Women's rights in China: Closure of feminist Douban channels sparks anger

Social media users created new Douban channels in the hope of resurrecting the feminist groups.
PHOTO: Reuters

Several Chinese feminist channels on the popular social networking forum Douban, were abruptly shut this week, triggering online anger and prompting calls for women to “stick together”.

Douban has closed at least eight feminist channels, citing extremism, and radical political views and ideological content, women’s rights supporter Zhou Xiaoxuan wrote on social media.

“I firmly support my sisters on Douban, and oppose Douban’s cancellation of feminist channels,” said Zhou, who in 2018 filed a sexual assault suit against a national television anchor, fuelling China’s #MeToo movement.

The groups mentioned in Zhou’s post were no longer accessible on Wednesday (April 14), but other feminist channels and content existed on Douban – one of China’s earliest online forums with discussion channels on a host of themes.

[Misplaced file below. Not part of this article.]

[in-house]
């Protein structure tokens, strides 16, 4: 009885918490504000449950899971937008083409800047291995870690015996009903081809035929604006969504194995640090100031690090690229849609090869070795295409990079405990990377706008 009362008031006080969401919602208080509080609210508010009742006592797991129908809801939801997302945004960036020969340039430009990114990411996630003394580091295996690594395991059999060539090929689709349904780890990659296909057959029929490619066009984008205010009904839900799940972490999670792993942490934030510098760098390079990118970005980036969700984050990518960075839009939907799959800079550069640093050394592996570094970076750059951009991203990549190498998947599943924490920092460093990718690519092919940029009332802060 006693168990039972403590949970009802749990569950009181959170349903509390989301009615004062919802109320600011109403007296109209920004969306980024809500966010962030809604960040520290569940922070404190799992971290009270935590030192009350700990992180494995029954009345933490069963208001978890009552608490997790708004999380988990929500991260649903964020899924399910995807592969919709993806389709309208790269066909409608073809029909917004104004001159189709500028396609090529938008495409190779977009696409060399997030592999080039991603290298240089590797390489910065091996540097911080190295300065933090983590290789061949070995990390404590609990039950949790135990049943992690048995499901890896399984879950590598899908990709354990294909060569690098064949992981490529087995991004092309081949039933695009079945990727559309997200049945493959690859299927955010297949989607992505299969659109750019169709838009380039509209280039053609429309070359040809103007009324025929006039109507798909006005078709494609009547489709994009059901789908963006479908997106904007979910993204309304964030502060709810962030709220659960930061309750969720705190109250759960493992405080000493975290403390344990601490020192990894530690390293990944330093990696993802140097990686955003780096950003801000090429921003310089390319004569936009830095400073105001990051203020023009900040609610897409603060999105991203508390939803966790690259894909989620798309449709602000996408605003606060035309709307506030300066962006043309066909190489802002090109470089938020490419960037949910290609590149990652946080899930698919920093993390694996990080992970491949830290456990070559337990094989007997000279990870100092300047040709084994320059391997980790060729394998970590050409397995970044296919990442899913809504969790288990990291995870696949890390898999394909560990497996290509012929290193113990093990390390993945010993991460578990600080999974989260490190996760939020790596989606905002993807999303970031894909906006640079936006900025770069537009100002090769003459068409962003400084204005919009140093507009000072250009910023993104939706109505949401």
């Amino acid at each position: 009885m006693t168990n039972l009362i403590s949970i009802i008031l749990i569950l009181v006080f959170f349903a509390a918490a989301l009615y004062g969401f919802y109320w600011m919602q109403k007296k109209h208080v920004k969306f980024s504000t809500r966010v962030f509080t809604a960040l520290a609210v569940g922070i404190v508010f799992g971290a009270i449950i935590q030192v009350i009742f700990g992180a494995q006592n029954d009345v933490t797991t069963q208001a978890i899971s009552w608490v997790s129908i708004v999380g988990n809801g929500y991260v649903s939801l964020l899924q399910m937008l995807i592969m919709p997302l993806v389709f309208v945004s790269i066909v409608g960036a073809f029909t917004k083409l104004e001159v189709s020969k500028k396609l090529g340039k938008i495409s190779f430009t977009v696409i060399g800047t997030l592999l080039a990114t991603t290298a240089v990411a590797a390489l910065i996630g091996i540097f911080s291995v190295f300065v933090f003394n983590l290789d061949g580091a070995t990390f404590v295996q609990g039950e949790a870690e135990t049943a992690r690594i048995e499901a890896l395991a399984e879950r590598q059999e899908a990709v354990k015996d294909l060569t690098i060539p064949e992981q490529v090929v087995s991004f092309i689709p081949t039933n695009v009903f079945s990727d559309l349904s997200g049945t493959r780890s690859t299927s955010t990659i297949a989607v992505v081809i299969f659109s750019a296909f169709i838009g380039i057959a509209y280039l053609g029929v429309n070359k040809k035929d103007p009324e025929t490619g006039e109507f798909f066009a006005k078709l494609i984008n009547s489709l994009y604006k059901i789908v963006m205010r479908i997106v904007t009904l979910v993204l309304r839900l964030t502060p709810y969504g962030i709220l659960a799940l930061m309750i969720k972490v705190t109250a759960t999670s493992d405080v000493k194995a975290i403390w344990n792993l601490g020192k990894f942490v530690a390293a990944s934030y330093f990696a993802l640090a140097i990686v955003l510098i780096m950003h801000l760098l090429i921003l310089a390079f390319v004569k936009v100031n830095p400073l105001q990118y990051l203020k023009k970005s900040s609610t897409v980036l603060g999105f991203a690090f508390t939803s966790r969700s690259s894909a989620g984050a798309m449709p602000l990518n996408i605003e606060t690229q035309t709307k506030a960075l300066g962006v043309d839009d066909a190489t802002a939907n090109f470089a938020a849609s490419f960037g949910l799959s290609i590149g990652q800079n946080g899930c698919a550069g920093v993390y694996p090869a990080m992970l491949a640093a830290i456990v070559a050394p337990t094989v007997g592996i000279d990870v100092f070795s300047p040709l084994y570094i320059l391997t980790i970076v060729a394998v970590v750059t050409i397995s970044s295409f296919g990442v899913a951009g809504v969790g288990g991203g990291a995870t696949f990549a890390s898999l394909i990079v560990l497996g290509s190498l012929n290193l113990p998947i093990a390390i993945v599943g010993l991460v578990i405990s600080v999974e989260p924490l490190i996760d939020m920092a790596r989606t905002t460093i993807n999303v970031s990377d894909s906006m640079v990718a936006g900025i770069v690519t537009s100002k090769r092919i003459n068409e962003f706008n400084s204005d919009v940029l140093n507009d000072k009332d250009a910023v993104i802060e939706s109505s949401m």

The owners of Douban did not immediately respond to a request for comment.

The deleted channels included groups with links to the so-called 6B4T movement, a variant of feminism originating from South Korea that urges women to refrain from relationships with men, reject religion and stop buying products such as corsets that are hostile to the female gender.

The closures prompted social media users to create new Douban channels in hopes of resurrecting the groups, while the hashtag “women stick together” sprang up on Weibo, garnering almost 50 million views.

“We should stick together,” one Weibo user wrote. “Otherwise ‘The Handmaid’s Tale’ will be our tomorrow.”

China says it seeks to empower women and protect their rights, but it does not tolerate activities and discourse – online or offline – that it feels could agitate social order or signify defiance to its authority.

In 2015, authorities arrested five activists, later dubbed the “Feminist Five”, who were planning to demonstrate against sexual harassment on public transport. They were released a month later.

“Generally, online platforms conclude that the government dislikes feminism, so they tend to restrict feminism,” New York-based feminist activist Lu Pin said.